What he’s arguing about is the dominant position among liberal humanities
and social science professors.
A lot of them think that everything evil and unfair comes from capitalism
or is socially constructed. So for example, the media’s preference for young,
slender women is thought to be the cause of why most people think that way.
And if we were born as totally blank slates, that might make sense. Then those
women in the Dove commercials would be just as desirable, and it’s all
just the media’s fault.
So Pinker looks at evidence that the
preference for traits in a made (youth and fitness) that coincide with
fertility is probably at least in part evolutionarily encoded. And the
media is just pandering to a preference that’s already there.
When he wrote the book, at lot of people believed that people were
born as _completely_ blank slates because of the French philosophy
that was so huge at that time said some. Everything was just “socially
constructed” by corporations, people in power, etc. Then he sketches
out some biological traits which are probably inborn. Like, everywhere
in the world, sociallism has failed and free-market capitalism
succeeded. (Most) people are not motivated to work for some abstract
community; they work for themselves and their loved ones.
Since he wrote the book, more people have come around to agree that we
are not _completely_ blank slates. Though they are not as far along
the biological track as Pinker.
So it’s not exactly _information_ that the Blank Slate dispute is
about, but preferences, behaviors, etc.
Think like: If you reversed socialization and culture completely,
could you then make a nation where girls were more violent and
aggressive and boys more communicative and emphatic? Blank Slaters
would say yes; Pinker’ites would say no because boys are on average
predisposed towards such behavior by hormones etc.
So if your position is that we are not born with _information_, then
everyone probably agrees 🙂
On language, he makes some pretty speculative arguments, yes.
For example, he talks about how mice that are born without hearing or
ears are still born with and develop hearing centers in their brains,
as if they had.
His argument is that in the same way, the brain is born with a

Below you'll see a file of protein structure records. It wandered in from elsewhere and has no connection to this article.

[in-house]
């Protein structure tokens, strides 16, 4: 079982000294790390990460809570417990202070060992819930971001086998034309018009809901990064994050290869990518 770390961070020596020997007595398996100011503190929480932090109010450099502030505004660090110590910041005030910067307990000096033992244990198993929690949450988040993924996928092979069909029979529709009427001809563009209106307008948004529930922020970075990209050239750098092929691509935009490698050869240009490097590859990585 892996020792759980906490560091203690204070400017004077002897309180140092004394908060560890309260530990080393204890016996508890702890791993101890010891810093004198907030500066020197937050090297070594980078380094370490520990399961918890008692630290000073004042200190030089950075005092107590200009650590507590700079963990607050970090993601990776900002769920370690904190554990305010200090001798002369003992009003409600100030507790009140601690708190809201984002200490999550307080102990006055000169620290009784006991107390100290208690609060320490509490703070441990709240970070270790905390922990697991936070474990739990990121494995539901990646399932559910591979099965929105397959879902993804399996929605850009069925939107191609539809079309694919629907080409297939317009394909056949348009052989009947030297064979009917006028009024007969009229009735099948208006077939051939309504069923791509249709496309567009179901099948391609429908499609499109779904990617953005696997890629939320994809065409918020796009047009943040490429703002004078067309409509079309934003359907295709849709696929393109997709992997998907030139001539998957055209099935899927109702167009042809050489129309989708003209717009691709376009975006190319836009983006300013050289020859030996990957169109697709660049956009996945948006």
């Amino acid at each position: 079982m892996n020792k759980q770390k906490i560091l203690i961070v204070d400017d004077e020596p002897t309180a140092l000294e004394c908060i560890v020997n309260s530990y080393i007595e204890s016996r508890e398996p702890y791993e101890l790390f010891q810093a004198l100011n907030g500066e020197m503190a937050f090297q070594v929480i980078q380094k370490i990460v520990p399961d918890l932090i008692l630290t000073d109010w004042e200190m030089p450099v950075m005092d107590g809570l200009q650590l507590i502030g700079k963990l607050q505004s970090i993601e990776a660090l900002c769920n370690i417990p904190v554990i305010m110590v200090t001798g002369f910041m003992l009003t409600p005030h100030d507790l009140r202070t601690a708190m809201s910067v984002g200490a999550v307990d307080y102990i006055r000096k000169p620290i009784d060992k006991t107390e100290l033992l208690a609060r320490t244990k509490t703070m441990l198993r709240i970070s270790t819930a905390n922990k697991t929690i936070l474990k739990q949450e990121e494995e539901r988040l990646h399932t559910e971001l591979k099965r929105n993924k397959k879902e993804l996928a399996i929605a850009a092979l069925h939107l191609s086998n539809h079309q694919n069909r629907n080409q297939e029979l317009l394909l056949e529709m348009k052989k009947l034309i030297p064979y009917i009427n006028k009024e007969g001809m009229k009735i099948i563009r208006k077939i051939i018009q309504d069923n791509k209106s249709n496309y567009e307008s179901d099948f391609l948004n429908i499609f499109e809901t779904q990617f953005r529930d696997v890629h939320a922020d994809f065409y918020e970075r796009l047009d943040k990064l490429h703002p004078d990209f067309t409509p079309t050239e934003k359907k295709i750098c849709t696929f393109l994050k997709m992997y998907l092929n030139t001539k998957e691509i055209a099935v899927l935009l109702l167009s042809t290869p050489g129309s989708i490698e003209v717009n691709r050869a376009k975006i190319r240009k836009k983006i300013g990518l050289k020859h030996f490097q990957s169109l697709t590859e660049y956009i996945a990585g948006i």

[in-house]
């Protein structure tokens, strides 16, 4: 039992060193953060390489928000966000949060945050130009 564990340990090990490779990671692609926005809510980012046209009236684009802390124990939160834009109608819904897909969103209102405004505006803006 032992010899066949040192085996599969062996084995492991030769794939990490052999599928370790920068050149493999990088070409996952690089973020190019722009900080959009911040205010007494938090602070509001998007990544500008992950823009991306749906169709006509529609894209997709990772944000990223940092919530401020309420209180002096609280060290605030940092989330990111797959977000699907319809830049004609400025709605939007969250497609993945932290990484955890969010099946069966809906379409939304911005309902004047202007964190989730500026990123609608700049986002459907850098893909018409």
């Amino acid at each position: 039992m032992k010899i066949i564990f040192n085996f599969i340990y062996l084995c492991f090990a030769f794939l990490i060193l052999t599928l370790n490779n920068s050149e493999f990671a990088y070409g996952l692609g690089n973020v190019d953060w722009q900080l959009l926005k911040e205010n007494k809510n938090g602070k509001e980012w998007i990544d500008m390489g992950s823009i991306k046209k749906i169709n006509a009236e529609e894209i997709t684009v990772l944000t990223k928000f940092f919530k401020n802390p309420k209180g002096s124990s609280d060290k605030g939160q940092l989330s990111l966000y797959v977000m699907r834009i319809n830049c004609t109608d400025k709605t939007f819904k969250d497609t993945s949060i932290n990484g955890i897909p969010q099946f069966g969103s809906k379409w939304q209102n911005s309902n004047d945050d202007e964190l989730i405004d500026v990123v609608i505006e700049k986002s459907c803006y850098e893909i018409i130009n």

disposition for learning language, but of course, that’s pretty hard
to prove. Though he makes the argument that language comes easily to
people, no matter what they do, and reading and writings has to be
learned in schools. Probably because one is evolutionarily primed and
the other is too recent and invention to be worked into the genome
etc. yet. I find that pretty reasonable.
So people couldn’t learn a language with no senses, just as mice
cannot hear with no ears. But in his view, we are born with faculties
in the brain to facilitate things like learning language. So if that’s
right, at least the blank slate view where everything is just the
result of culture and socialization is wrong.
You might think: “But who would even think that?” In the book, he
mentions Judith Butler. People of that kind of conviction all think
that (or at least used to). When I went to university, we were taught
the same thing. It’s all just culture and power and socialization.
They taught that as if it was the deepest thing in the world.
Pinker’s PHD-adviser is famous for the theory that though there are
different languages, the structure is pretty similar in most of them.
He then makes the argument that the brain is born with the facility to
learn these grammatical structures and construct sentences in them.
But *not* the specific languages. I don’t know if I agree with that
theory. The whole language aspect, I think is an example of his own
field of expertise being crammed too much into the book where it
really should have been about gender, race, evolution, etc.